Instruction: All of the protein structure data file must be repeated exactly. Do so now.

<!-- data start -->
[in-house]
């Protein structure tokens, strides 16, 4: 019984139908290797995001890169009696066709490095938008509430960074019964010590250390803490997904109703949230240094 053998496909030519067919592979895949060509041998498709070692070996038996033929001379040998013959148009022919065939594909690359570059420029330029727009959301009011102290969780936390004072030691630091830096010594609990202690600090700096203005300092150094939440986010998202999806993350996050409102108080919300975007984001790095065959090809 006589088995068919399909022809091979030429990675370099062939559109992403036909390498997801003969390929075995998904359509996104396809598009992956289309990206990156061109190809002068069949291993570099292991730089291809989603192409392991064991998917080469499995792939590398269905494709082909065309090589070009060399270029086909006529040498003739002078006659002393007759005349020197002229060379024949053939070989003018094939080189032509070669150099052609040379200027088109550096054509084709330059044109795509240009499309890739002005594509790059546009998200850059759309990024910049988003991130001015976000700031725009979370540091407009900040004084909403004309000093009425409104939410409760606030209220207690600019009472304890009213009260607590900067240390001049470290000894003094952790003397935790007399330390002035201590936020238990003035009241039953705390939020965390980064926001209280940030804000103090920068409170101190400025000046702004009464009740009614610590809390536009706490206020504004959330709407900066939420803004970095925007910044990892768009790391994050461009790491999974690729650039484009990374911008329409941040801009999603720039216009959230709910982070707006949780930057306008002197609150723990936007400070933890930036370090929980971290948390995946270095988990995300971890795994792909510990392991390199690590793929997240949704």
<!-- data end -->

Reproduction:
[in-house]
């Protein structure tokens, strides 16, 4: 019984139908290797995001890169009696066709490095938008509430960074019964010590250390803490997904109703949230240094 053998496909030519067919592979895949060509041998498709070692070996038996033929001379040998013959148009022919065939594909690359570059420029330029727009959301009011102290969780936390004072030691630091830096010594609990202690600090700096203005300092150094939440986010998202999806993350996050409102108080919300975007984001790095065959090809 006589088995068919399909022809091979030429990675370099062939559109992403036909390498997801003969390929075995998904359509996104396809598009992956289309990206990156061109190809002068069949291993570099292991730089291809989603192409392991064991998917080469499995792939590398269905494709082909065309090589070009060399270029086909006529040498003739002078006659002393007759005349020197002229060379024949053939070989003018094939080189032509070669150099052609040379200027088109550096054509084709330059044109795509240009499309890739002005594509790059546009998200850059759309990024910049988003991130001015976000700031725009979370540091407009900040004084909403004309000093009425409104939410409760606030209220207690600019009472304890009213009260607590900067240390001049470290000894003094952790003397935790007399330390002035201590936020238990003035009241039953705390939020965390980064926001209280940030804000103090920068409170101190400025000046702004009464009740009614610590809390536009706490206020504004959330709407900066939420803004970095925007910044990892768009790391994050461009790491999974690729650039484009990374911008329409941040801009999603720039216009959230709910982070707006949780930057306008002197609150723990936007400070933890930036370090929980971290948390995946270095988990995300971890795994792909510990392991390199690590793929997240949704």